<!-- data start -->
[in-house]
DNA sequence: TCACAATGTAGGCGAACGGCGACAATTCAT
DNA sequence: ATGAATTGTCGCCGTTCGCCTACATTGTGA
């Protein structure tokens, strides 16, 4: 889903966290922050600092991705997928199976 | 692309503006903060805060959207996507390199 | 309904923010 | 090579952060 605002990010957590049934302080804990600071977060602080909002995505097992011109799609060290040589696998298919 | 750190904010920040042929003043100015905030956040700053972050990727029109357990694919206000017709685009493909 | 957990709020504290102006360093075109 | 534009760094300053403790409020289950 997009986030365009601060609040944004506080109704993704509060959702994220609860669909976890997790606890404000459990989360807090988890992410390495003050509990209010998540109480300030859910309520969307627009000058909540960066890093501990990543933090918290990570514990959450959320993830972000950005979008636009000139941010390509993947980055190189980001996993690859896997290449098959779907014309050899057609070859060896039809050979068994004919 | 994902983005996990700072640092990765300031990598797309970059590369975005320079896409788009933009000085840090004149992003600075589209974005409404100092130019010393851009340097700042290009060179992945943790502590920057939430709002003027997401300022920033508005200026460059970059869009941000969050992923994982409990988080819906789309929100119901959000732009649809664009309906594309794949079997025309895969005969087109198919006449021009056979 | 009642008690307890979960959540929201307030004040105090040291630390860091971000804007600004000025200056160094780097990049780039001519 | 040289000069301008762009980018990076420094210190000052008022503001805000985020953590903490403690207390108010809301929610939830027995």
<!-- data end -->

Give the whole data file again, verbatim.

[in-house]
DNA sequence: TCACAATGTAGGCGAACGGCGACAATTCAT
DNA sequence: ATGAATTGTCGCCGTTCGCCTACATTGTGA
């Protein structure tokens, strides 16, 4: 889903966290922050600092991705997928199976 | 692309503006903060805060959207996507390199 | 309904923010 | 090579952060 605002990010957590049934302080804990600071977060602080909002995505097992011109799609060290040589696998298919 | 750190904010920040042929003043100015905030956040700053972050990727029109357990694919206000017709685009493909 | 957990709020504290102006360093075109 | 534009760094300053403790409020289950 997009986030365009601060609040944004506080109704993704509060959702994220609860669909976890997790606890404000459990989360807090988890992410390495003050509990209010998540109480300030859910309520969307627009000058909540960066890093501990990543933090918290990570514990959450959320993830972000950005979008636009000139941010390509993947980055190189980001996993690859896997290449098959779907014309050899057609070859060896039809050979068994004919 | 994902983005996990700072640092990765300031990598797309970059590369975005320079896409788009933009000085840090004149992003600075589209974005409404100092130019010393851009340097700042290009060179992945943790502590920057939430709002003027997401300022920033508005200026460059970059869009941000969050992923994982409990988080819906789309929100119901959000732009649809664009309906594309794949079997025309895969005969087109198919006449021009056979 | 009642008690307890979960959540929201307030004040105090040291630390860091971000804007600004000025200056160094780097990049780039001519 | 040289000069301008762009980018990076420094210190000052008022503001805000985020953590903490403690207390108010809301929610939830027995």